Not naïve but hopeful – Gerry Adams
Sinn Féin President Gerry Adams TD is in New York today to address the annual Irish Echo ‘Irish Labour Awards’ event tonight.
These are the seventh annual Irish Labour Awards. Each year these awards bring together the leaders of Irish American Labour and celebrate their extraordinary hard work on behalf of their members.
The Sinn Féin President used the opportunity to update the union leaders on the efforts to restore the political institutions in the North.
Gerry Adams said:
“In the past fortnight Sinn Féin’s leader in the North Michelle O’Neill has met with all the party leaders and the Irish and British governments. For more than a week Sinn Féin and DUP leaderships have been engaged in intensive private dialogue to explore whether a basis for renewed negotiation exists.
“Despite the enormous challenges in trying to find a possible agreement we believe it is incumbent on us all to find a solution which brings about a serious step change in how the institutions must operate.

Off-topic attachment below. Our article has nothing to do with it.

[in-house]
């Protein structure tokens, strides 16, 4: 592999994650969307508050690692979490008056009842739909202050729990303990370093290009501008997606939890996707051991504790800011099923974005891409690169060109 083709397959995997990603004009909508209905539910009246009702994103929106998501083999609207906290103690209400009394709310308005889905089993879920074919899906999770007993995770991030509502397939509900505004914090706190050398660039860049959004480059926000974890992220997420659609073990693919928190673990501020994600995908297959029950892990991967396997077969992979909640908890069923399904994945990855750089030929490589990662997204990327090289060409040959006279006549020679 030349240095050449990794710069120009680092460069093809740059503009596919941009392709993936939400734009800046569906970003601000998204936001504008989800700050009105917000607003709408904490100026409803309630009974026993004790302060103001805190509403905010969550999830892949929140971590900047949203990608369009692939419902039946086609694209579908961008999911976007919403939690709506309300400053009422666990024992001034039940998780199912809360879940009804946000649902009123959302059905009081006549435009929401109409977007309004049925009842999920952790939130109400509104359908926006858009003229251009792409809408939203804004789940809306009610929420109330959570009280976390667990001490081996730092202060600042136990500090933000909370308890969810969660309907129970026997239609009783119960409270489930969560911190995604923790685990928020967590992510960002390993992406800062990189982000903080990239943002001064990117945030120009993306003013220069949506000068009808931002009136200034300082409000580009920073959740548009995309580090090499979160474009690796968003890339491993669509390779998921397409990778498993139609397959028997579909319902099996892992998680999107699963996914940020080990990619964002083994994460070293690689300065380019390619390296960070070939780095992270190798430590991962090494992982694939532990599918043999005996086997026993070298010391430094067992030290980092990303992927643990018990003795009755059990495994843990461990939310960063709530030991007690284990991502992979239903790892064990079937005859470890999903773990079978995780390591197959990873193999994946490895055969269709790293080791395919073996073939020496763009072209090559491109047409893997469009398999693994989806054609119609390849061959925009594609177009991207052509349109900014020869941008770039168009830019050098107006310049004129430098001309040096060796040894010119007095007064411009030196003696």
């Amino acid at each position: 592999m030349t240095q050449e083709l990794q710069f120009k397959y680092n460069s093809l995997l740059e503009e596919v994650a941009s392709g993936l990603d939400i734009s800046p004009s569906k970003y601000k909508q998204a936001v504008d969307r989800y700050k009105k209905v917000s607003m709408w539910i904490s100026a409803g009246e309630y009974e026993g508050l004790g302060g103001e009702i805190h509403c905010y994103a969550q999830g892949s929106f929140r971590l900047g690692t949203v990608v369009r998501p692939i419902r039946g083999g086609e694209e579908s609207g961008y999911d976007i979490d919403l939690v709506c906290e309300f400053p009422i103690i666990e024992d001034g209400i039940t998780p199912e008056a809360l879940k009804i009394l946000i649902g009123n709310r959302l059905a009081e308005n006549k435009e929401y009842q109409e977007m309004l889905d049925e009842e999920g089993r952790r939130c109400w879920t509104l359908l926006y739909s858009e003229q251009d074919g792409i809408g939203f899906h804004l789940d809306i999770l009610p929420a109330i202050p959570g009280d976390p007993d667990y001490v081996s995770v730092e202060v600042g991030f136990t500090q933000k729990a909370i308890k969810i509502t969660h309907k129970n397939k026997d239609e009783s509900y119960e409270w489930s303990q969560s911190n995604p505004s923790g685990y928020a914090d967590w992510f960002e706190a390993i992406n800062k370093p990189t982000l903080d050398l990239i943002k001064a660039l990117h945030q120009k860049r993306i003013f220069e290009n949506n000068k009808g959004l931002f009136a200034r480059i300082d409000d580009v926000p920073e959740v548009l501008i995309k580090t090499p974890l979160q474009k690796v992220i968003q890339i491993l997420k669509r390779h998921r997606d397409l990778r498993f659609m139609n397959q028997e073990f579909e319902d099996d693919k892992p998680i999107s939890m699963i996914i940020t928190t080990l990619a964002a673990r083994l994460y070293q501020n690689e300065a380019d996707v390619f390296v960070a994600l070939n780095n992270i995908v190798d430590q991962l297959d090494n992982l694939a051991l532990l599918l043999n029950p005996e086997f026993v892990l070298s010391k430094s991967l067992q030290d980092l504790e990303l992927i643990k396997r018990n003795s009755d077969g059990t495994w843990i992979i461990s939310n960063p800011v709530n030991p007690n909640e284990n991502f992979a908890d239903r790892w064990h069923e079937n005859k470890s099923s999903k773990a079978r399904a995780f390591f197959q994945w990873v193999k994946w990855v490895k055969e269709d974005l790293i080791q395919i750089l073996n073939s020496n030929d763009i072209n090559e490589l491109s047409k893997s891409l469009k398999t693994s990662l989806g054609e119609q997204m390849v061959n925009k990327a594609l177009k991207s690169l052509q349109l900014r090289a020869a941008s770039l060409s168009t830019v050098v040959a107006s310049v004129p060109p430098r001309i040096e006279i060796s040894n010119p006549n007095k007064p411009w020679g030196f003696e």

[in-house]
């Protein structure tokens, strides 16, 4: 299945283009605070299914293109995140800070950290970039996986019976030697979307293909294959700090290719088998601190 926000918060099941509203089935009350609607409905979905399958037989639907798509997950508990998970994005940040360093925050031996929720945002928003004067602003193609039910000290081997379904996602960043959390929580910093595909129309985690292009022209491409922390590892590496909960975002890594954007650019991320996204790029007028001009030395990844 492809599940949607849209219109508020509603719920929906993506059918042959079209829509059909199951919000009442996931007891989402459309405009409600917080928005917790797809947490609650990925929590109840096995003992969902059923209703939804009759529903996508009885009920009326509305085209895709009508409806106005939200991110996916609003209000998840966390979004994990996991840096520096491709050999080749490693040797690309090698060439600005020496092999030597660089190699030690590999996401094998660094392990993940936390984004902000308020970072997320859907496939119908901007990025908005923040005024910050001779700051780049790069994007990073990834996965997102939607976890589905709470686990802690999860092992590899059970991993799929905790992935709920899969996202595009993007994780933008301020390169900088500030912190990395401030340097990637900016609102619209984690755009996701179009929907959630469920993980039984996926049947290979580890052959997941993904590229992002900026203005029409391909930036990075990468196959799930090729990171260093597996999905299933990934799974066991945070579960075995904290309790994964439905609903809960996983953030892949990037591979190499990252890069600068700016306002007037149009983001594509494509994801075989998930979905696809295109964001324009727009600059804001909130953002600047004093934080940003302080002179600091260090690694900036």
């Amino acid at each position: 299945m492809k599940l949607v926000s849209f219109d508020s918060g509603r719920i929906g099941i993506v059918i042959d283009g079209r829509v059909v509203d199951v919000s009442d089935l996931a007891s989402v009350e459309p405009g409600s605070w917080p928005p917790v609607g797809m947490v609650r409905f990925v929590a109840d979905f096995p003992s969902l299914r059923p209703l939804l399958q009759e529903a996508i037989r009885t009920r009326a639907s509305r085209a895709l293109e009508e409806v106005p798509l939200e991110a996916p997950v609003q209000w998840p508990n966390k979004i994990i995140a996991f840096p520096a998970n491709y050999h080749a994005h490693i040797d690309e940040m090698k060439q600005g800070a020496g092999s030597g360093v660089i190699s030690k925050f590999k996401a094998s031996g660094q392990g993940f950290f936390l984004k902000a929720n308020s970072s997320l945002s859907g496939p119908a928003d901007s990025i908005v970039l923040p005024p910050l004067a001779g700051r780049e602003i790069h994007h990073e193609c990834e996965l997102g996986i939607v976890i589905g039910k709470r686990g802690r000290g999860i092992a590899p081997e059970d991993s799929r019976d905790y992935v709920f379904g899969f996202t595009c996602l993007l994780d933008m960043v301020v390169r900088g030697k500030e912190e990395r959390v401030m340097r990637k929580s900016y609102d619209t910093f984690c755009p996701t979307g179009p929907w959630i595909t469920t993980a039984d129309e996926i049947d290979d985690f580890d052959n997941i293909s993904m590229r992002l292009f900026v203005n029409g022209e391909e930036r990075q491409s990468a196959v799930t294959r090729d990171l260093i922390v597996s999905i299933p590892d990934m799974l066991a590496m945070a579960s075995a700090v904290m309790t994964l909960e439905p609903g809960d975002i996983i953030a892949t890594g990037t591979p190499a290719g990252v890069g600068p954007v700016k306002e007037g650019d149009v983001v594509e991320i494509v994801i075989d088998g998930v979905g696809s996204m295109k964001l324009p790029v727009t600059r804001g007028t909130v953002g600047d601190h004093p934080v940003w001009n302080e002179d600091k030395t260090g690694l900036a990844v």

“Next week will see the commencement of formal inclusive negotiations between all of the parties and two governments. I am not naive about the challenges facing all of us but I am hopeful that we can end the current crisis and restore the political institutions on the basis of equality and respect. That is Sinn Féin’s objective and intent in the negotiations.
“I also want to say a few words about Brexit. The rights of workers, their jobs and standard of living, are under serious threat as a result of Britain’s decision to leave the European Union and drag the North with it.
“Brexit presents for the island of Ireland the most serious social, economic and political threat for a generation.
“A cross-community majority in the North voted against Brexit and to Remain within the EU. They did so because it's in their best economic interests to do so.
“The Irish government has a responsibility to defend that vote and to act in the best interests of all the people of this island.”
The Sinn Féin leader also appealed to Irish America to redouble its efforts in the efforts for peace. Mr Adams said:
“We need our friends in Irish America, in the wider Irish diaspora, and in the trade union movement to stay focused and to increase your lobbying of the US government in support of peace in Ireland. At a time when there is talk of the White House scrapping the special US envoy to Ireland we are asking Irish America to redouble its efforts.”